March 2019 - last edited March 2019
By that logic, Warframe is an utter failure because it’s a free-to-play game and doesn’t sell any copies at all.
Warframe, while free, has a subtle but very aggressive monetization model. If you are a real free player, you will suffer a LOT until late game content when you can get yourself the needed plat by selling your better drops.
Which does not surprise me in the slightest. My point was that the headline of the last article said that Anthem underperforms “by copies sold.” Which to me entirely misses the point of how the game is trying to monetize. By now, some players will have already paid more for the shards than the base game cost to begin with.
Also, a considerable number of people seem to be playing through a Prime subscription. Does that count as a “copies sold”? Probably not, but it could potentially bring in more money in the long run than a flat $60-80 per “copy sold.” They’ll talk about how they’ve already canceled their $15/month subscriptions forever because the game has not been completely redesigned to their exacting specifications within days of them demanding it, but chances are they’ll be back, and keep coming back as the game is improved and new content is added.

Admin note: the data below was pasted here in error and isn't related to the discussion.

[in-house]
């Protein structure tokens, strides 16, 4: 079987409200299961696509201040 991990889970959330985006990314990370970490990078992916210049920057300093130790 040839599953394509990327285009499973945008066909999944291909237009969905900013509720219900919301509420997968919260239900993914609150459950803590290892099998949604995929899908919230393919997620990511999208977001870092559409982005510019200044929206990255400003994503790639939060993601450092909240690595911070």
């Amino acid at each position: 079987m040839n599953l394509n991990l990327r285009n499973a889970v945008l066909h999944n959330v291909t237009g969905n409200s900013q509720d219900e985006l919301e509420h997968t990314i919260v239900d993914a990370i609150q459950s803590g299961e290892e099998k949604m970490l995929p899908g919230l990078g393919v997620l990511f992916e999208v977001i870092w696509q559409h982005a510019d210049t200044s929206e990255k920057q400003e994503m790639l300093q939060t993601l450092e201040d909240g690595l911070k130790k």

There is a reason EA is pushing so hard for the “MVP improved over time” model. Releasing huge games that cost hundreds of millions of dollars, and then counting on copies sold to recoup that, is already a bit of a gamble. And when everyone on the internet is a critic, trying to make a living streaming themselves ranting about the game for views, it becomes a bit too much of a gamble to be worth it. With the traditional model they’re basically looking at maybe making some profit versus a good chance of a loss that could kill the whole studio, with every release. It’s not really a viable model in the long run.
There is also something to be said about not releasing total bare bones MVPs that have just barely enough content to call it a game at launch, but overall I wouldn’t personally take investment advice from someone who thinks copies sold is still a good measure of a game’s success these days.